The objective of this research was to determine the most appropriate protective behaviours to promote in order to protect members of the public from
Lyme borreliosis, to identify the drivers and barriers for these behaviours, and to determine the strongest predictors of tick-protective behaviour. We used a mixed methods study with qualitative interviews and a quantitative web survey. Interviews with topic experts and members of the public suggested that predictors of tick checking included perceived
disease likelihood and severity as well as overall awareness of ticks and tick-borne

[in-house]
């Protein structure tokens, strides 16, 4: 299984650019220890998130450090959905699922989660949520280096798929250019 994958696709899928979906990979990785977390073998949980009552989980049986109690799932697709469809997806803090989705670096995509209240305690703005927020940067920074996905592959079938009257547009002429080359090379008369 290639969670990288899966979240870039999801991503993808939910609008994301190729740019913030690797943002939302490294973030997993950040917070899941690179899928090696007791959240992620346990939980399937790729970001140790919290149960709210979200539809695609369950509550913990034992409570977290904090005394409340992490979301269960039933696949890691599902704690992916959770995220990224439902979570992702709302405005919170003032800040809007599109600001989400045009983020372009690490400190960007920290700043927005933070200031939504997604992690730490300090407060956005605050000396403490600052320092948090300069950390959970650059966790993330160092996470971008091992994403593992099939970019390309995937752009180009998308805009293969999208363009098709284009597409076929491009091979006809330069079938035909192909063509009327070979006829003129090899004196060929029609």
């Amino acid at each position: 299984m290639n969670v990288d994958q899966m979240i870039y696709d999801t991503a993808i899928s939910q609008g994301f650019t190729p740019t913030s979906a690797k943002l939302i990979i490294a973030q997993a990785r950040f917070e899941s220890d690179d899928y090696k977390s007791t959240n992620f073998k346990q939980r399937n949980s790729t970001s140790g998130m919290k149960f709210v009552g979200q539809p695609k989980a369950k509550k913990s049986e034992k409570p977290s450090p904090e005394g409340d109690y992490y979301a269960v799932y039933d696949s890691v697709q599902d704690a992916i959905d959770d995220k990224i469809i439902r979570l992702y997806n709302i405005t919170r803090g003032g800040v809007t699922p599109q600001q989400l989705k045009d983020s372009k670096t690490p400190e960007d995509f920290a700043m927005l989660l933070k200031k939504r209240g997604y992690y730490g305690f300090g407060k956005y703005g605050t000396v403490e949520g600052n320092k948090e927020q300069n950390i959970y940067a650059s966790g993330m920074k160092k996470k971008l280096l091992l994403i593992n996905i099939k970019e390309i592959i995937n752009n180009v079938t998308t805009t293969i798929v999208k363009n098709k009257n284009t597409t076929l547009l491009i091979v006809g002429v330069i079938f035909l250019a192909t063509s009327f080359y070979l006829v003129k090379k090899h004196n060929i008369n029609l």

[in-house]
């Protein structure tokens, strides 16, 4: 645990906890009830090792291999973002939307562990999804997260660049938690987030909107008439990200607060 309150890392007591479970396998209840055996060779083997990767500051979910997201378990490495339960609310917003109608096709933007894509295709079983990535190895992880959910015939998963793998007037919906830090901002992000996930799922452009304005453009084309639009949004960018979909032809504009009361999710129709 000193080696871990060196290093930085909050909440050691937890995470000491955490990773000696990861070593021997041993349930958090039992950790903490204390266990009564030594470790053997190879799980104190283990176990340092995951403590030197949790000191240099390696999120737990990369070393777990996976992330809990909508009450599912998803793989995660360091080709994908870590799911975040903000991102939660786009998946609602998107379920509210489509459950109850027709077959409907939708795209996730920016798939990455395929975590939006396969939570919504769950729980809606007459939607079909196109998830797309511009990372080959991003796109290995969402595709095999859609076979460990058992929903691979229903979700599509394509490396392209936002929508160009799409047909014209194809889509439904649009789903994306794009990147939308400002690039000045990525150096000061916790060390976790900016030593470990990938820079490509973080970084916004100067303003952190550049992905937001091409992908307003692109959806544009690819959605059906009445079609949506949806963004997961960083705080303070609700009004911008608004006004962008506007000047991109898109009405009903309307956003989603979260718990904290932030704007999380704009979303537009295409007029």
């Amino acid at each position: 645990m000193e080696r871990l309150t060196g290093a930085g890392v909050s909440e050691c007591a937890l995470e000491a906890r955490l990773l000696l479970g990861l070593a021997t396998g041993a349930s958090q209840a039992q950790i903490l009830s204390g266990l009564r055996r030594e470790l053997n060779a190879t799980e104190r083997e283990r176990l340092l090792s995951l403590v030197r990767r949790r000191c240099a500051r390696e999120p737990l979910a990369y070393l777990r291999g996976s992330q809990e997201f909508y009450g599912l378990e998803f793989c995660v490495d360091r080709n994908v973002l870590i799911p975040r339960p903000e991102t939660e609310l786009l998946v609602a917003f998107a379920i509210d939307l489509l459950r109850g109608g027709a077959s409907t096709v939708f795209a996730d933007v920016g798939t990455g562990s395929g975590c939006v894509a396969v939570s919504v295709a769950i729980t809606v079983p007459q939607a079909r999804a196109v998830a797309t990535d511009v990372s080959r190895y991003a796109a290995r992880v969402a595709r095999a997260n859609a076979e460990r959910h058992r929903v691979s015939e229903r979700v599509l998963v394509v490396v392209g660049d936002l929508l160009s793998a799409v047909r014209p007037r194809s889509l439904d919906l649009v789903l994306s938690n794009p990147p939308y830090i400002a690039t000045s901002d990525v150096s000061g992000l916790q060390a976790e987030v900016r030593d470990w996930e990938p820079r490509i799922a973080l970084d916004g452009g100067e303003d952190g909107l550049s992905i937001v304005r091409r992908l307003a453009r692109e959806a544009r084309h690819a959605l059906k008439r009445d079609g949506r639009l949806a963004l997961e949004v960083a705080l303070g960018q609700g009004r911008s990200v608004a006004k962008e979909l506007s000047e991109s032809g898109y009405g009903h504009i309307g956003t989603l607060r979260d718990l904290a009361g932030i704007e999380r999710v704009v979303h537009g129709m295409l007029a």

disease. Twenty-four percent of participants regularly checked for ticks after walking in a tick-endemic area. The strongest predictors of checking for ticks were greater levels of knowledge, perceived likelihood of being bitten, self-efficacy about tick removal, and lower levels of disgust about ticks. Barriers to checking included forgetfulness and lacking time. At-risk members of the UK public require information to increase awareness of ticks and protective behaviours, particularly tick checking. Information may be most effective if it focuses on increasing self-efficacy while also reducing disgust.
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